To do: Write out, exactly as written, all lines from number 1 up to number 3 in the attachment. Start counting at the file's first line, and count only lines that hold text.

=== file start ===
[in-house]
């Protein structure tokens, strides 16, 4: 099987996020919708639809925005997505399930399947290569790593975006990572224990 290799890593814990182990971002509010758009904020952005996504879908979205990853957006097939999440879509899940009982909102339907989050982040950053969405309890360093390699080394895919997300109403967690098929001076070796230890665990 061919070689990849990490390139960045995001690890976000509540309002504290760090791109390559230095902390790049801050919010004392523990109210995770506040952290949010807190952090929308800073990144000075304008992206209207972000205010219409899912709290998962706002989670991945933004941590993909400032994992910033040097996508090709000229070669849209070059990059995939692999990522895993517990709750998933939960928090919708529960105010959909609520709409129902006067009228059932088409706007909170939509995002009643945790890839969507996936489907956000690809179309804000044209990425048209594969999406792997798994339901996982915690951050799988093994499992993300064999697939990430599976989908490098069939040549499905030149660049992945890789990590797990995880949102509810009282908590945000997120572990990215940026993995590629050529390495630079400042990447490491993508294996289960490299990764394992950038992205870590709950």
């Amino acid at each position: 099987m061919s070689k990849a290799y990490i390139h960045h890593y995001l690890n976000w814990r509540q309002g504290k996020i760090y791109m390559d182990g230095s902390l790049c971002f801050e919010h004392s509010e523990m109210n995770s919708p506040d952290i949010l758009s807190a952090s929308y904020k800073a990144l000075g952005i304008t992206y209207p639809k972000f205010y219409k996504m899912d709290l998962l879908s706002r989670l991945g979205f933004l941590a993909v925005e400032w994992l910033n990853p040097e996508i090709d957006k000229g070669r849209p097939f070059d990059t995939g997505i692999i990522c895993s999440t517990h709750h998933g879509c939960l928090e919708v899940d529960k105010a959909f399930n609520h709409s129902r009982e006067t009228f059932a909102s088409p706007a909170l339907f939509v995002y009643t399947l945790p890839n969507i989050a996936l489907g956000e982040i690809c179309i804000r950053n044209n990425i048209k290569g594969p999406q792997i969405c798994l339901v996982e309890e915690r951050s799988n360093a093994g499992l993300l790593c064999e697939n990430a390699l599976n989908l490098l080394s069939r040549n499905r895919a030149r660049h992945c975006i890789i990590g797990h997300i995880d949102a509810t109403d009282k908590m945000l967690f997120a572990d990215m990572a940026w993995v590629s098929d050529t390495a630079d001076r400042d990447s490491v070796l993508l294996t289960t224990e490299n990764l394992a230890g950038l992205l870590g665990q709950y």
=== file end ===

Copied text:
[in-house]
């Protein structure tokens, strides 16, 4: 099987996020919708639809925005997505399930399947290569790593975006990572224990 290799890593814990182990971002509010758009904020952005996504879908979205990853957006097939999440879509899940009982909102339907989050982040950053969405309890360093390699080394895919997300109403967690098929001076070796230890665990 061919070689990849990490390139960045995001690890976000509540309002504290760090791109390559230095902390790049801050919010004392523990109210995770506040952290949010807190952090929308800073990144000075304008992206209207972000205010219409899912709290998962706002989670991945933004941590993909400032994992910033040097996508090709000229070669849209070059990059995939692999990522895993517990709750998933939960928090919708529960105010959909609520709409129902006067009228059932088409706007909170939509995002009643945790890839969507996936489907956000690809179309804000044209990425048209594969999406792997798994339901996982915690951050799988093994499992993300064999697939990430599976989908490098069939040549499905030149660049992945890789990590797990995880949102509810009282908590945000997120572990990215940026993995590629050529390495630079400042990447490491993508294996289960490299990764394992950038992205870590709950």
């Amino acid at each position: 099987m061919s070689k990849a290799y990490i390139h960045h890593y995001l690890n976000w814990r509540q309002g504290k996020i760090y791109m390559d182990g230095s902390l790049c971002f801050e919010h004392s509010e523990m109210n995770s919708p506040d952290i949010l758009s807190a952090s929308y904020k800073a990144l000075g952005i304008t992206y209207p639809k972000f205010y219409k996504m899912d709290l998962l879908s706002r989670l991945g979205f933004l941590a993909v925005e400032w994992l910033n990853p040097e996508i090709d957006k000229g070669r849209p097939f070059d990059t995939g997505i692999i990522c895993s999440t517990h709750h998933g879509c939960l928090e919708v899940d529960k105010a959909f399930n609520h709409s129902r009982e006067t009228f059932a909102s088409p706007a909170l339907f939509v995002y009643t399947l945790p890839n969507i989050a996936l489907g956000e982040i690809c179309i804000r950053n044209n990425i048209k290569g594969p999406q792997i969405c798994l339901v996982e309890e915690r951050s799988n360093a093994g499992l993300l790593c064999e697939n990430a390699l599976n989908l490098l080394s069939r040549n499905r895919a030149r660049h992945c975006i890789i990590g797990h997300i995880d949102a509810t109403d009282k908590m945000l967690f997120a572990d990215m990572a940026w993995v590629s098929d050529t390495a630079d001076r400042d990447s490491v070796l993508l294996t289960t224990e490299n990764l394992a230890g950038l992205l870590g665990q709950y």